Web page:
In 1979, the Ixtoc oil well blew out off the coast of Mexico – and an oil slick spread in the Gulf over the next nine months. When the Deepwater Horizon blowout happened in 2010, with its ensuing millions of gallons of oil released, scientists noted striking similarities to the Ixtoc spill. Today, ocean floor expeditions near the Ixtoc site seek to find out how the ocean is recovering three decades out, in the hopes that they’ll learn about the future of Deepwater Horizon.
CURWOOD: Nearly seven years ago the Deepwater Horizon blowout fouled the Gulf of Mexico with about five million barrels of oil. There are still traces of oil on beaches and on the seabed, and the long-term effects are hard to predict. But scientists for C-IMAGE, the Center for Integrated Modeling and Analyis of the Gulf Ecosystem, are getting a glimpse of what’s to come by studying another major oil spill. This one happened 35 years ago, off the coast of the Yucatan peninsula, and it’s giving researchers a window into the future of the Gulf. David Levin has our story.
[TRAFFIC AND STREET SOUNDS IN CUIDAD DEL CARMEN]
LEVIN: It’s late afternoon in Mexico’s Ciudad del Carmen, and rush hour’s already started. Thick traffic like this is sort of a new thing here. For most of its history, Carmen was just a sleepy fishing town. But that was before the 1970s, when the Mexican government found oil nearby. Over the last four decades, oil has transformed Carmen into a city of more than 160 thousand people. But that growth started with trouble.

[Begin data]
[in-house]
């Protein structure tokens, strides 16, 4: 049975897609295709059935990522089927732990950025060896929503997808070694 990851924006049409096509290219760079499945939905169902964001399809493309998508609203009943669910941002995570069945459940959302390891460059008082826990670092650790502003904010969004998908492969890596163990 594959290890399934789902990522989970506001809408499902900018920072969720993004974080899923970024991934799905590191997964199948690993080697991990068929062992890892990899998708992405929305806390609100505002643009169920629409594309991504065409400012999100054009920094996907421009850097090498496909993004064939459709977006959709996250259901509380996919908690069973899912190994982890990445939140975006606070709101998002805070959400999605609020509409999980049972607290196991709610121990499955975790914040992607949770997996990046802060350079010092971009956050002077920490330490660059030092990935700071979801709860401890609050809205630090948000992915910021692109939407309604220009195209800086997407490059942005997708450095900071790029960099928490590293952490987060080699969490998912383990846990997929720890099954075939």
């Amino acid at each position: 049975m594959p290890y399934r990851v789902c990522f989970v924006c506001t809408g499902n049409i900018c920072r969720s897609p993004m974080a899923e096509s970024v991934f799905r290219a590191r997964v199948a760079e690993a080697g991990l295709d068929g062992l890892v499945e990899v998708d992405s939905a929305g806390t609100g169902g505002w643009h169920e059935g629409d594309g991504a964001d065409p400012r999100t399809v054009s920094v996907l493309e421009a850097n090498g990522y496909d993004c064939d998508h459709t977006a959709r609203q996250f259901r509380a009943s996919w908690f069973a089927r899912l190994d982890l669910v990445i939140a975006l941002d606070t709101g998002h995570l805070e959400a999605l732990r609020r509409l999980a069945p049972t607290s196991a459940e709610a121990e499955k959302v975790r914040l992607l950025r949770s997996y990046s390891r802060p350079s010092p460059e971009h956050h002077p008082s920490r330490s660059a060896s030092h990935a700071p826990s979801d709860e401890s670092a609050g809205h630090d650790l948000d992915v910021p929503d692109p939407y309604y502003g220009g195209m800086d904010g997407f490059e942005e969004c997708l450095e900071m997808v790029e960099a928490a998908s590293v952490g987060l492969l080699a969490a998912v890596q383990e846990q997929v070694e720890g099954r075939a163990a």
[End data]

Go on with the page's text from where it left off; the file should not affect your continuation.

News Report 1: A burning offshore oil well is dumping 30,000 barrels of crude each day into the Gulf…
News Report 2: There is now a distinct possibility that oil spilling from that runaway Mexican well could spread as far as the Gulf coast of Florida, that from an official of the EPA…
LEVIN: In June, 1979, just 15 miles offshore from Carmen, a well platform called Ixtoc 1 blew out in 150 feet of water. It caused one of the biggest spills ever to hit the Gulf, and for more than nine months, crews couldn’t plug the leak. The resulting oil slick stretched for hundreds of miles, washing up on beaches from the Yucatan to Texas.
FARRINGTON: I believe my exclamation at the time was “what an unholy mess”.
LEVIN: John Farrington is the Dean Emeritus at the Woods Hole Oceanographic Institution. When oil started coming ashore, the US government sent him and a team of researchers to study the source of the spill. They spent the next two weeks gathering samples off the coast of Ciudad del Carmen.